Asthma treatment varies depending on the severity and triggers of your asthma, but asthma is often treated with medication that helps control the inflammation of the airways and relax lung muscles. Inhalers and nebulizers contain medicine that you can inhale as a mist to ease symptoms and are often used for quick relief from symptom flairs. Other medications that target asthmatic airways can be taken on a more regular basis in tablet or liquid form.
Medications may be prescribed to target the triggers that cause your asthma, not the asthmatic lungs themselves. These medications or antibiotics may fight allergens, prevent infection, or regulate the number of white blood cells in one’s airways.
Often for severe or uncontrolled asthma, corticosteroids are required. While highly effective, these can cause severe side effects. In cases where your symptoms are unaffected by antibiotics or steroids, you may be given bronchial thermoplasty, during which a doctor heats the inside of your airways with an electrode to soothe the tight lung muscles. This is performed in a number of appointments over several weeks.
Part of managing your condition means tracking symptoms in order to administer the correct treatment and can require frequent communication with your doctor. Asthma can become disabling when treatments are not able to keep it under control and it interferes with your everyday life.
How Asthma Can Impact Your Ability to Work
Severe and uncontrolled asthma can have significant effects on your daily life, which can hinder your ability to work. If you are not able to control your symptoms, asthma can cause multiple attacks per day or prolonged attacks that last for hours at a time, both of which are severely inhibiting. Asthma can require extensive treatment, doctor’s visits, and sometimes frequent urgent care or ER visits for those with more severe cases.
Uncontrolled asthma can cause you to wake up at night with symptoms, sometimes multiple times per night. The fatigue brought on by disrupted sleep can affect your ability to focus on your work effectively. Daily symptoms, such as difficulty breathing and chest pain, can also interfere with your ability to perform your job. Though they generally cause severe limitations on physical work, symptoms may also be persistent if you work a sedentary occupation.
Asthma treatments can cause side effects that can impact your ability to work. Oral corticosteroids, highly effective and often taken by those with severe or uncontrolled asthma, can have both short and long-term side effects, including high blood pressure, eye irritation, and memory problems.
Since asthma varies according to the individual, when you file a long-term disability claim, you need to prove why your particular case of asthma disables you. Medical records are commonly submitted as evidence, along with statements from your doctors, personal acquaintances, and others that have witnessed how your asthma disables you.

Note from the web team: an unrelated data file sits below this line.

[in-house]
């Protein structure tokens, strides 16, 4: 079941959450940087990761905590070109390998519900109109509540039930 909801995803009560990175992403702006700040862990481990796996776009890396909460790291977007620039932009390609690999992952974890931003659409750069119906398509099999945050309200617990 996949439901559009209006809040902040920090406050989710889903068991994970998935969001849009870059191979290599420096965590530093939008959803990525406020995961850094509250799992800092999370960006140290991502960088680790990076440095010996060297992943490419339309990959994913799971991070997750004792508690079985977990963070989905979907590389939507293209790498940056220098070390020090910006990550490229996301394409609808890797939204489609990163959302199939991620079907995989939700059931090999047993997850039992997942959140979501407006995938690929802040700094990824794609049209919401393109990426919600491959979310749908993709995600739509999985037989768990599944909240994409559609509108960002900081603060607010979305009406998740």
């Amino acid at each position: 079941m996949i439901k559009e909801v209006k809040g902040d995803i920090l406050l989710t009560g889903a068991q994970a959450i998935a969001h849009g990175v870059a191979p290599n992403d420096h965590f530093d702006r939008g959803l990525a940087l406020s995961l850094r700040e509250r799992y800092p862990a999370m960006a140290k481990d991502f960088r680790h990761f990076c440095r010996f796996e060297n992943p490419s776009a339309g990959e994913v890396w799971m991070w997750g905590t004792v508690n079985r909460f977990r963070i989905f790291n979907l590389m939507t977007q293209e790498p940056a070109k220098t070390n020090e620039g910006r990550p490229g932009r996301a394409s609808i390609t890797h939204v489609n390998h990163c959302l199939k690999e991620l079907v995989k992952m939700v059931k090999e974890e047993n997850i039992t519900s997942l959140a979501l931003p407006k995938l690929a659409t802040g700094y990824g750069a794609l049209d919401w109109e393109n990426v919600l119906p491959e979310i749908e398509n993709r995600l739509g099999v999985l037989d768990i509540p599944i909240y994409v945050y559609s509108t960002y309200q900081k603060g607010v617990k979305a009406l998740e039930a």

Chisholm Chisholm & Kipatrick Can Help You with Your Long-Term Disability Claim
At Chisholm Chisholm & Kilpatrick LTD, our attorneys understand the effects a chronic disease like asthma can have on your life. Our team has the experience to help prove that the effects of your asthma can warrant long-term disability benefits. Whether you are filing an initial claim or appealing a denial, CCK will take care of gathering medical records and other appropriate evidence in order to prove your disability.
Chisholm Chisholm & Kilpatrick attorneys will build a case based on witness statements from doctors, family members or coworkers, and outside vocational experts who may be able to perform additional exams. These expert and witness statements can bolster your medical records and further prove that your asthma is a condition that disables you and renders you unable to work effectively.
Sometimes, insurance companies act in their own self-interest and not in the interest of the claimant. They may make it difficult for you to prove your disability by enforcing complicated requirements and demands. You will need to show that your condition meets your long-term disability policy’s definition of disability, and our attorneys will make sure your evidence meets the requirements of that definition. This is especially important in ERISA-governed cases because the administrative appeal is the last opportunity to get evidence into the record. Chisholm Chisholm & Kilpatrick wants you to be able to focus on taking care of your condition instead of the burden of filing for long-term disability.
The legal team at CCK is prepared to fight for the long-term disability benefits you deserve. For a complimentary initial consultation, contact us at 800-544-9144 today.
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- Why Long-Term Disability Benefits May Be Terminated After Initial Approval
- The Value of Vocational Evidence in Long-Term Disability Claims
- How Long Do Long-Term Disability (LTD) Benefits Last?
- Long-Term Disability (LTD) Insurance Company Deadlines: ERISA
- How Will I Pay for My ERISA Disability Lawyer?
- Do You Have Disability Insurance Coverage?
- What Is Disability Insurance?
- What Is ERISA and How Does It Impact Your Disability Insurance Claim?
- Why do insurers deny long-term disability claims?